Although the general rule (based on 35 USC section 101) is that anything made by humans is patentable, there are exceptions. Laws of nature, physical phenomena, and abstract ideas are not patentable. Inventions that fall in these categories are “patent-ineligible,” that is, directed to subject matter that is not eligible to be patented. After the Supreme Court’s key decisions over the last few years in Bilski v. Kappos, 130 S. Ct. 3218 (2010); Mayo Collaborative Services v. Prometheus Laboratories, Inc., 132 S. Ct. 1289 (2012), and Alice Corp. Pty. Ltd. V. CLS Bank International, 134 S. Ct. 2347 (2014), the courts have increasingly held computerized methods of doing business unpatentable.
The district court for the Eastern District of Texas, where many patent infringement cases are filed, handled such a case in Kroy IP Holdings, LLC v. Safeway, Inc., 2015 U.S. Dist. LEXIS 69363. In Kroy, the court provides a useful review of the state of the law, starting with the three Supreme Court cases.
In Bilski, supra, decided in 2010, the Supreme Court held that claims to a method for commodities traders to minimize the risk of price fluctuations was an unpatentable abstract idea. The idea of hedging against risks is a common practice in our economy. The Court found that an idea cannot be made patentable by limiting it to a particular field, such as commodities. The Court held that the Federal Circuit Court of Appeals’ previous test for claims that appear directed to abstract ideas, the machine-or-transformation test (which requires a claimed method to be linked to a particular machine or to transform an article into something else in order to be patentable) is one test that can be used, but is not the sole test.
In Mayo, supra, decided in 2012, the Supreme Court held that a method of increasing the dosage of drug in a patient if the concentration of the drug in the patient’s blood was below a certain level (and doing the reverse if it was too high) was an unpatentable law of nature. The Court emphasized that applying a law of nature to a particular field does not make it patentable. The Court also clarified that using a machine, such as a computer, to perform an abstract idea does not make the idea patentable. In reaching its decision, the Court set forth a two-part test to determine whether a claimed invention is patent-eligible or falls within the exception. First, a court must decide if the claim is directed to one of the categories of the exception. Second, if that is the case, then the court must decide whether the other elements of the claim transform the idea into an “inventive concept,” something more than an idea.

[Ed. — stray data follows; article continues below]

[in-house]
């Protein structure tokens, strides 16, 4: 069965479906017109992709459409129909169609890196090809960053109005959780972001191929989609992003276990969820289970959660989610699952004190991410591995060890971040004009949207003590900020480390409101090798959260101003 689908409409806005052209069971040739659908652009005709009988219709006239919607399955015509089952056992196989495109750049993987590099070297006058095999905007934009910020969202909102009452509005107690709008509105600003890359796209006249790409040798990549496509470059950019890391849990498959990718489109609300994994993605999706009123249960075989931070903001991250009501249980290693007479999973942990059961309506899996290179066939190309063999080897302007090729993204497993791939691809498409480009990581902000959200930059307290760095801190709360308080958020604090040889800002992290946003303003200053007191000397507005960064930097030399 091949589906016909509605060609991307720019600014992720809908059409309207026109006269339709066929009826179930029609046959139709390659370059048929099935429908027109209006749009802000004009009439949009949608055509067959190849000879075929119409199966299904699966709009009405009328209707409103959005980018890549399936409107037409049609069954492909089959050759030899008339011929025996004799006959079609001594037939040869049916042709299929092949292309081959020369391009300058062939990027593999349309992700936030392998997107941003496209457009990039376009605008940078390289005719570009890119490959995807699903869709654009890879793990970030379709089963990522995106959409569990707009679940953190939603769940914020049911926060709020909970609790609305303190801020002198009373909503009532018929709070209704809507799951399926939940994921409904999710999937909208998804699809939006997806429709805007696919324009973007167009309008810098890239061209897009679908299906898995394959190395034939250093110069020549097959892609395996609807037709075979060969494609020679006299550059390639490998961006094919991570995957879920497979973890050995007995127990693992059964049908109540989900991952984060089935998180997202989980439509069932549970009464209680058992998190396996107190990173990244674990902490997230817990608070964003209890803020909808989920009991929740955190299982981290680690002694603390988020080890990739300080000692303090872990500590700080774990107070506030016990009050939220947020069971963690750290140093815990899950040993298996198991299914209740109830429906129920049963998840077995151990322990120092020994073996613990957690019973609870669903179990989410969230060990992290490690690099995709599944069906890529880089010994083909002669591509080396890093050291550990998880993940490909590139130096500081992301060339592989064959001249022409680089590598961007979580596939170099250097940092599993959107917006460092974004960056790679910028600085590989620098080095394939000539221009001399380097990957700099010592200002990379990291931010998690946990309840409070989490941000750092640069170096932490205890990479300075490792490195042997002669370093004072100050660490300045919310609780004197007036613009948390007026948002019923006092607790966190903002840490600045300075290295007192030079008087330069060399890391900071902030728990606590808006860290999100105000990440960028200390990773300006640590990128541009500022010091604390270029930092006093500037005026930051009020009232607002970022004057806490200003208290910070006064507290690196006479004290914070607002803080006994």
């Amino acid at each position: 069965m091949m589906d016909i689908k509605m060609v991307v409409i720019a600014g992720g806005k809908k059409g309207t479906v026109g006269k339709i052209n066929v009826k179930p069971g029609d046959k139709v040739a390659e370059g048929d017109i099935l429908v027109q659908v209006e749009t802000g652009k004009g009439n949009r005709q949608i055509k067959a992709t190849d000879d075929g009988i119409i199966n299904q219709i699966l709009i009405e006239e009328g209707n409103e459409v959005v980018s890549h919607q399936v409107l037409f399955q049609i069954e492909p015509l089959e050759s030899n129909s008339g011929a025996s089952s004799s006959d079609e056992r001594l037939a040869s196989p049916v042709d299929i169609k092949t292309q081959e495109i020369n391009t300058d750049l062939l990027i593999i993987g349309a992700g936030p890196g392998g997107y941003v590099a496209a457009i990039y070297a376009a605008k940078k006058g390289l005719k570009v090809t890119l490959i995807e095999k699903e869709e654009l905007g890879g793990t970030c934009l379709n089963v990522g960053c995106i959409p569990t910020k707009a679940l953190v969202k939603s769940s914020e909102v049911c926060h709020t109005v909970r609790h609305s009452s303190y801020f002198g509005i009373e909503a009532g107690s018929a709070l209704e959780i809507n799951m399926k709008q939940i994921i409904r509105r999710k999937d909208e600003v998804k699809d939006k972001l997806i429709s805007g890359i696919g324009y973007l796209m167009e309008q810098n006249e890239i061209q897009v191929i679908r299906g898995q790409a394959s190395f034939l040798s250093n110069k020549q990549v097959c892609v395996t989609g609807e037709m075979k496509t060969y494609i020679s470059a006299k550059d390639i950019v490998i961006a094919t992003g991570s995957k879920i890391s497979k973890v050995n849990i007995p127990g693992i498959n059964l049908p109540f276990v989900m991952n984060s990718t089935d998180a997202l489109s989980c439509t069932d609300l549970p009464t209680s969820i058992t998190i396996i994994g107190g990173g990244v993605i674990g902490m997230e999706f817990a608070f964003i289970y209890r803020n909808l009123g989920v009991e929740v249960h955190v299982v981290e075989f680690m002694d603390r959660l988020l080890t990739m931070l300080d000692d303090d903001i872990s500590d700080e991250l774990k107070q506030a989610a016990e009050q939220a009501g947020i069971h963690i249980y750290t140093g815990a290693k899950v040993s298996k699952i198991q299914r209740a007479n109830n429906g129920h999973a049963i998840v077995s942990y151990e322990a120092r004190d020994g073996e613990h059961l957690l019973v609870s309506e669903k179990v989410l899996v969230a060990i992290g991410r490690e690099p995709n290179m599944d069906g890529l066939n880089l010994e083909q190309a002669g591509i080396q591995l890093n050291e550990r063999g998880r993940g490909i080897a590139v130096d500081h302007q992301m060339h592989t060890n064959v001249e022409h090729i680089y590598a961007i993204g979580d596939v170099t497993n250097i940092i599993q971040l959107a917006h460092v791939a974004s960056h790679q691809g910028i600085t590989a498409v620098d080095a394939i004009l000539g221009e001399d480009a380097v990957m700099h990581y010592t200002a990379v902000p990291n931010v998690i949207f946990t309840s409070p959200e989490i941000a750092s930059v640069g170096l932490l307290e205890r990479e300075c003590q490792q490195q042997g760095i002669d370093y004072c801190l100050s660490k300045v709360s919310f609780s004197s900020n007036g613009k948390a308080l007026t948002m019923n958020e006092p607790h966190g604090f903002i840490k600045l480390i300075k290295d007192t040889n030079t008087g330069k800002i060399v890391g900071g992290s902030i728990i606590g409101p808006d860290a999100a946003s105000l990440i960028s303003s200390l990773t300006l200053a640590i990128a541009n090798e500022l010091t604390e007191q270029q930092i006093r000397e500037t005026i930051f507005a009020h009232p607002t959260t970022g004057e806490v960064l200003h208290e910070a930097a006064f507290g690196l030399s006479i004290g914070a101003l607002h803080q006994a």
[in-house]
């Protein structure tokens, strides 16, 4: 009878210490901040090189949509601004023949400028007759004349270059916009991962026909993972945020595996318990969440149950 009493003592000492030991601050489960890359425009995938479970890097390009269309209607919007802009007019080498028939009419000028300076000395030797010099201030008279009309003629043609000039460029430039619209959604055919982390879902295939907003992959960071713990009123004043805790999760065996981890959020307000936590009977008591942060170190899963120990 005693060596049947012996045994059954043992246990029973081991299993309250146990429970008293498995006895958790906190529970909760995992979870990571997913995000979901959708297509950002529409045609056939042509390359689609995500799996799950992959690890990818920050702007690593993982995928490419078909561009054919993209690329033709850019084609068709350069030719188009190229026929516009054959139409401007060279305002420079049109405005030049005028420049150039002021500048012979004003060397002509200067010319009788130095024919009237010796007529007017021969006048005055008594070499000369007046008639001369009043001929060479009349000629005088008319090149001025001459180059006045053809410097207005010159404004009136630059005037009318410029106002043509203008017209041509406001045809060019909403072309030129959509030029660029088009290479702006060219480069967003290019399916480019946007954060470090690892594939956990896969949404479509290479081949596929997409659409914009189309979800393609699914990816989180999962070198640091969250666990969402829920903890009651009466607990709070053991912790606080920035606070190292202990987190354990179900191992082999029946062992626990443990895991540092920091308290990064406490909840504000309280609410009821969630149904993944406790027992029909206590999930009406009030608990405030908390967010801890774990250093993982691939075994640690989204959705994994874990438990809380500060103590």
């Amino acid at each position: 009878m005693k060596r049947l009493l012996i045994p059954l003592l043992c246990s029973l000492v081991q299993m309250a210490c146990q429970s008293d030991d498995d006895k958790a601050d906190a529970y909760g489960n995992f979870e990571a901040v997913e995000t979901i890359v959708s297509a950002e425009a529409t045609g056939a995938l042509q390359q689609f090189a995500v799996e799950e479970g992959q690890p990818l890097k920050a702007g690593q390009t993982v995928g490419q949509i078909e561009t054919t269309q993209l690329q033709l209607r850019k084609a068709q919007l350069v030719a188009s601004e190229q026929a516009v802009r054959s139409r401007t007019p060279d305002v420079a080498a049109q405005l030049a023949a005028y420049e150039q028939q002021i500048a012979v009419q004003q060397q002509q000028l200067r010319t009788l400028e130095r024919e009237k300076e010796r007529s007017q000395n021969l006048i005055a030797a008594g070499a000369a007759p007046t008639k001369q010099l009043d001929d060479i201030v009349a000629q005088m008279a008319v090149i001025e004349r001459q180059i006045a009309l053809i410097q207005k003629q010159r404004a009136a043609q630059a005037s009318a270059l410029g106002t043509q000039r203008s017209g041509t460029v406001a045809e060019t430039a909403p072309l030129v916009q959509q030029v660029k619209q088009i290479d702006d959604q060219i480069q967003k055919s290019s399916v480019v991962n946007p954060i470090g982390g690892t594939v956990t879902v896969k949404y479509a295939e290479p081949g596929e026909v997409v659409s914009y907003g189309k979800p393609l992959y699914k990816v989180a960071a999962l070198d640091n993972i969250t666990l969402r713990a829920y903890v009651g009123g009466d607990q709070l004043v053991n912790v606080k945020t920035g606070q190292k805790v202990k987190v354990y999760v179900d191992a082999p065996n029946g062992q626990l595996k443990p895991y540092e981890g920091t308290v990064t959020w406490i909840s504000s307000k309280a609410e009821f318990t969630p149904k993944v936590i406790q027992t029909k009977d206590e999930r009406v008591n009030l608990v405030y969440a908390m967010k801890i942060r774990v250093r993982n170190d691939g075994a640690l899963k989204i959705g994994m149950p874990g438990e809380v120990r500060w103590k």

In Alice, supra, decided in 2014, the Supreme Court held that a computerized method for limiting the settlement risk in two-party financial transactions, using a computer as a third party intermediary, was an unpatentable abstract idea. Like Bilski’s risk hedging method, this method was a fundamental economic practice. Unlike Bilski’s method, however, the claims in Alice Corp. required the use of a computer. The Court held that the use of a generic computer cannot make an abstract idea patentable.
The Texas court also discussed several Federal Circuit cases, including Ultramercial, Inc. v. Hulu, LLC, 772 F.3d 709 (2014), which involved patent for a method of distributing copyrighted materials over the Internet. On remand from the Supreme Court, after Alice was decided, the Federal Circuit held the claims unpatentable. Under the Mayo test, the court found that the claims were directed to an abstract idea and that the other limitations in the claims did not transform the idea into patent-eligible subject matter.
After discussing these and more cases, the district court concluded that most of the time, district courts have invalidated patents directed to computer-implemented business methods. In considering Kroy’s patent, the court reached the same conclusion. The court said that incentive award systems using a computer are “plainly unpatentable.” With respect to Mayo’s first step, like the claims in Bilski and Alice, the court found that Kroy’s claims were directed to an abstract idea. As to Mayo’s second step, the court found no “inventive concept.” The use of computers and a network, like the Internet, did not make the claims patentable. As the Supreme Court explained in Alice, the addition of a generic computer does not make an invention patentable that would not otherwise have been patentable.
In invalidating Kroy’s patent, the court said that the claims were like many other business method patents: broad and not limited to a particular means, performing standard computer operations. Reiterating a point made by the Supreme Court in Mayo, the court said that such patents have “the potential to foreclose future innovation disproportionately” compared to the inventor’s contribution.